Buttermilk is an essential ingredient in many recipes, such as pancakes or waffles! But you don’t have to wait until breakfast time to enjoy buttermilk; it can also be eaten straight up with a spoon or poured over ice cream at any point during the day! In this article, we will explore how to make buttermilk in a few different ways!
What Is Buttermilk?
Buttermilk is a dairy product people use in cooking or consume as an iced beverage. Natural bacteria cultures the milk, causing it to thicken and sour. Buttermilk has been around for centuries, with records of it being produced in ancient Rome. The word “buttermilk” actually comes from the old Norse word “byte-melk”, which translates to “cow’s meal.” It is believed to originate from an old Germanic custom where people would drink buttermilk, otherwise known as curdled milk because it was too costly to waste any food.
Today, commercial buttermilk is made by adding cultures to skim or low-fat milk, then allowing the bacteria in the culture to ferment the sugar in the milk (lactose) into lactic acid in much the same way yogurt is made. This ensures a tart flavor in every glass.
There are only two ingredients you need in this recipe to make buttermilk:
1. Pour the milk into a pitcher and add four tablespoons of vinegar for every cup of milk you’re using (if you want to make more or less buttermilk, keep track of this ratio).
2. Beat the mixture with a whisk until it’s foamy and slightly bubbly.
3. Cover the container and let it sit at room temperature overnight (about 12 hours).
4. In the morning, your buttermilk will be ready!
The ingredients you need for this recipe are a little more expensive, but it’s a fun experiment that might yield delicious results!
-Yogurt with live active cultures (look for the words “live and active cultures” on the tub)
1. Pour 1 cup of whole milk into a microwave-safe container, then heat it in the microwave until boiling. You can also boil your milk over the stove if you prefer.
2. Add an equal amount of yogurt to each amount of milk.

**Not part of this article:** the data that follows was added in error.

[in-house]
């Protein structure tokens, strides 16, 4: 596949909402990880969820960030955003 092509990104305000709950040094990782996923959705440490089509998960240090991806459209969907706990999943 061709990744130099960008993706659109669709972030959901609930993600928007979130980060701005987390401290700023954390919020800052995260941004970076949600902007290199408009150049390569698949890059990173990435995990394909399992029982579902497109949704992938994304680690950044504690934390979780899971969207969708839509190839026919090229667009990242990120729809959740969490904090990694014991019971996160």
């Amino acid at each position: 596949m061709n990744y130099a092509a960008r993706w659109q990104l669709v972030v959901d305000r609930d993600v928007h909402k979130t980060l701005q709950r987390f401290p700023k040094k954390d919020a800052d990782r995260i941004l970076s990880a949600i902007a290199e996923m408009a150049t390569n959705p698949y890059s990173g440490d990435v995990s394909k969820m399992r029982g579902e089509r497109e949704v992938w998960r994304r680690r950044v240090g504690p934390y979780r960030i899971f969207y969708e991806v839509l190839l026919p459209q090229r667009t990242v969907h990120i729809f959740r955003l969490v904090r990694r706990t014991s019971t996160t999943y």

3. Stir the milk and yogurt thoroughly with a whisk or spoon, then cover with aluminum foil or plastic wrap and let it sit in a warm spot (like on top of your fridge) for about 24 hours to allow the cultures to work their magic!
4. In 24 hours, you’ll have buttermilk that will keep in the refrigerator for up to 10 days! If your mixture hasn’t thickened correctly after sitting for several hours, add an extra tablespoon of yogurt per cup of milk used and try again later.
The ingredients you’ll need for this recipe are fairly inexpensive, and you can find them in most grocery stores.
-1 quart of milk (you can use whole, 2%, or skim)
-2 teaspoons of cream of tartar
-3 tablespoons of water
1. Pour the milk into a non-aluminum saucepan and bring it to a full boil (but do not let it overflow!) over medium heat on the stove. Stir frequently to make sure milk doesn’t burn on the bottom of the pan.
2. Remove from heat and allow milk to cool until lukewarm by slowly adding small amounts into a separate bowl or container. You can speed up this process by adding ice cubes or cold water to the pan, but make sure you don’t add too much!
3. Mix the cream of tartar with the water and add it to the mixture. Stir and cover the container with a lid and let it sit at room temperature for 12 hours.
4. In the morning, your buttermilk will be ready! The milk should have thickened into something similar to yogurt. If it hasn’t thickened correctly after sitting for several hours, add another tablespoon of cream of tartar per cup of milk used and try again later. If you want to sweeten your buttermilk, try adding one teaspoon of honey or sugar to each cup of finished buttermilk.
This recipe has similar ingredients to the first, with just a slightly different process!
-1 quart of milk (you can use whole, 2%, or skim)
-Lemon juice or white vinegar
1. Pour the milk into a saucepan and heat it over medium heat until lukewarm. You don’t want the milk too hot or cold! Just warm enough to be comfortable on your skin. If you have small children who would like to help out, now is a good time to let them lend a hand!
2. Once the milk is lukewarm, stir in one tablespoon of lemon juice or white vinegar for every cup of milk.
3. Let the mixture sit for 10 minutes, then pour it into a jar or covered container and let it sit at room temperature overnight (for about 8 hours.) The next morning, congratulations! You have made your own buttermilk that will keep in your refrigerator for up to two weeks if you don’t use it all! If your buttermilk hasn’t thickened after sitting overnight, add another tablespoon of lemon juice per cup of milk used and give it more time to thicken.
You’re ready to make your buttermilk now! One cup of finished buttermilk can be substituted for an equal amount of regular milk in almost any recipe (except recipes that call for cultured buttermilk, like buttermilk biscuits) so go wild with it! Buttermilk pancakes are a classic, as are waffles or muffins, and you can also try using this thicker type of milk in mashed potatoes or even homemade salad dressings. Experiment with these different recipes until you find the perfect one!